I’ve Turned Things Around and My Conviction Kept Me from a Job: What Now?
By: Andrea Mason
A criminal record can impact your life in many unexpected ways—everything from gun and voting rights to housing and education opportunities. Often, employment, housing, education, and other civic opportunities can be denied after a background check reveals a criminal record. I often get questions from people who are stuck in this unfortunate consequence, hoping to find a way to expunge their criminal record. Essentially, expungement means clearing a conviction from public view, and it is not an easy process. It does not, however, mean all records of the conviction are gone.
There is no constitutional right to expungement and often it is unavailable. In most cases, the repercussions of one’s criminal history—limitations on civic opportunities—is a continuing consequence of the conviction. That is, ongoing punishment. If you need a state conviction expunged, you must look to your state’s statutes. States vary widely in their treatment of expungement and variations can include everything from what the mechanism is called, to what is required, to what offenses may be expunged. Expungement of federal offenses is a topic for another article.
In Iowa, expungement is limited and the State’s policy is to keep most criminal records public. When expungement is available, it is only in very limited circumstances for certain minor offenses. Iowa felony convictions are never able to be expunged. If your past offense does not fall within the narrow categories of offenses which Iowa allows to be expunged, you are out of luck. It doesn’t matter how long ago it happened, and it doesn’t matter what efforts you have made in your life since the conviction. In this situation, you may ask the Governor for a pardon. However, pardons are rarely granted, and a pardon does not remove the record of conviction from the public’s view; it simply notes a pardon was granted.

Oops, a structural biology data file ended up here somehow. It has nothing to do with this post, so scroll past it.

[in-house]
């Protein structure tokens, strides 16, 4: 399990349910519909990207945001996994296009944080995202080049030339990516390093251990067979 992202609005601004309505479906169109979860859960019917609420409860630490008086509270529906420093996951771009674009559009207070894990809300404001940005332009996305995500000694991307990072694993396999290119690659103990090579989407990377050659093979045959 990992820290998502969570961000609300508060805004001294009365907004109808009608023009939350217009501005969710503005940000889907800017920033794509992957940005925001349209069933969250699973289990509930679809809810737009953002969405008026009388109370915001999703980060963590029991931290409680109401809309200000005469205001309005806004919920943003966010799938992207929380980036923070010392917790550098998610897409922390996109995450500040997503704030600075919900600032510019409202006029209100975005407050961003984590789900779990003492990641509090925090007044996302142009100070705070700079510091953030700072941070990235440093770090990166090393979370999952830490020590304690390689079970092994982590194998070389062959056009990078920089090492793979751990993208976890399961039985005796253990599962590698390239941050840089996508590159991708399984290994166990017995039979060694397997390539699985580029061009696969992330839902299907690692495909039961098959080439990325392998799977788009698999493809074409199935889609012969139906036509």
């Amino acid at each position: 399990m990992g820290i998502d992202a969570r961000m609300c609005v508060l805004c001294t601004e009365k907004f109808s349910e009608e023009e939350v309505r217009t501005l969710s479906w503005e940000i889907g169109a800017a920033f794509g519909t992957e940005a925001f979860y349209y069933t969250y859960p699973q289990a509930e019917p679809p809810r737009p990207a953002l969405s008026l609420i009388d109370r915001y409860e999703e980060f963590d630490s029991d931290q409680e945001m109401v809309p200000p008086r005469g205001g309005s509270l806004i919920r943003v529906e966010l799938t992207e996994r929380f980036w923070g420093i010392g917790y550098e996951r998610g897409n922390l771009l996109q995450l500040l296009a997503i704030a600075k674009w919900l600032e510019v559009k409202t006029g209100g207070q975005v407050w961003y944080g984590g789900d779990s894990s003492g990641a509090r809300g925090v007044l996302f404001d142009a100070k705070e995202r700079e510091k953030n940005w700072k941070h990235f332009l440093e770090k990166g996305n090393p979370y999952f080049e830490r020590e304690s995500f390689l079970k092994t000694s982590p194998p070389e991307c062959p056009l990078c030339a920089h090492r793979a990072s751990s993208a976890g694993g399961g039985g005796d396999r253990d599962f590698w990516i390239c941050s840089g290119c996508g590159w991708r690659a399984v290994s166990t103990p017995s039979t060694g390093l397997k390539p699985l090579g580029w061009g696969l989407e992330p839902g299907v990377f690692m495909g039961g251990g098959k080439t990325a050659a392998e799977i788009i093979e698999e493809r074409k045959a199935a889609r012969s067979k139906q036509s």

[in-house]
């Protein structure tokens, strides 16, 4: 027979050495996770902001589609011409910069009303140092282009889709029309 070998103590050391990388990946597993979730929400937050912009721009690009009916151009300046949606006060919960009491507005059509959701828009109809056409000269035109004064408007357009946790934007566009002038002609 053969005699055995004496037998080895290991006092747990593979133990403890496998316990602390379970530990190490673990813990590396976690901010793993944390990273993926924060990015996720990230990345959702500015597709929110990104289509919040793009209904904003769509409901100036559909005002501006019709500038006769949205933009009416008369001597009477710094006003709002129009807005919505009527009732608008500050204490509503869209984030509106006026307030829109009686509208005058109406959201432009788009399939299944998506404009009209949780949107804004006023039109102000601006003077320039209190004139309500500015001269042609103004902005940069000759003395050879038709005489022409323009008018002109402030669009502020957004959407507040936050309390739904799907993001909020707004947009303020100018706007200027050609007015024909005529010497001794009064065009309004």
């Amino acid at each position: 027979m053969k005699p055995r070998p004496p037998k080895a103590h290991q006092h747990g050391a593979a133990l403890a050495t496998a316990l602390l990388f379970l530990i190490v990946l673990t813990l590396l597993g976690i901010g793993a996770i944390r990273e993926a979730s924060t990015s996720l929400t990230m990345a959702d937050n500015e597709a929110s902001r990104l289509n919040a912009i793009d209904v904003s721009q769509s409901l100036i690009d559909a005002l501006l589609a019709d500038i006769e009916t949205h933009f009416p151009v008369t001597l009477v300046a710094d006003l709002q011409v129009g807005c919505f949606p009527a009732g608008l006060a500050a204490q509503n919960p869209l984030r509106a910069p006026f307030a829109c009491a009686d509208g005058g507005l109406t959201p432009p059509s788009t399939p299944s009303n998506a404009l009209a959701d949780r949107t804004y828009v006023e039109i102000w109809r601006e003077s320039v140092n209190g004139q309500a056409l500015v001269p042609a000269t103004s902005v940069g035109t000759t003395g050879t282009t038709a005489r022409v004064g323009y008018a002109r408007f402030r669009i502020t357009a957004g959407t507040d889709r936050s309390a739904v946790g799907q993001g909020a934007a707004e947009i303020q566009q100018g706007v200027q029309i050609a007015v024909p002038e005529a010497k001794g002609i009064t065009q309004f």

On January 1, 2016, a new law went into effect, which has broadened Iowa’s otherwise narrow realm of expungement. If your case resulted in an acquittal (a not guilty verdict) or a dismissal—of all charges—you may be eligible for expungement. The new law does not apply to traffic tickets, but it is retroactive. This means it applies to cases which occurred on, before, or after January 1, 2016. Certain other conditions must also be met:
- All charges in the case must result in acquittal or otherwise be dismissed;
- All court costs, fees, or other financial obligations ordered by the court or assessed by the clerk of court must have been paid;
- At least 180 days must have passed since the case was dismissed or the judgment of acquittal entered, unless the court finds good cause to waive this requirement;
- The entry of dismissal or acquittal must not be based on a finding of incompetency to stand trial or not guilty by reason of insanity.
If you think you may be eligible for an expungement, I encourage you to contact an attorney to advise you as to your rights and assist you in the process.
Andrea practices in Lane & Waterman’s Litigation & Appeals group, focusing on white collar criminal defense, government compliance, and civil litigation. Learn more about her work at www.l-wlaw.com/andrea-mason.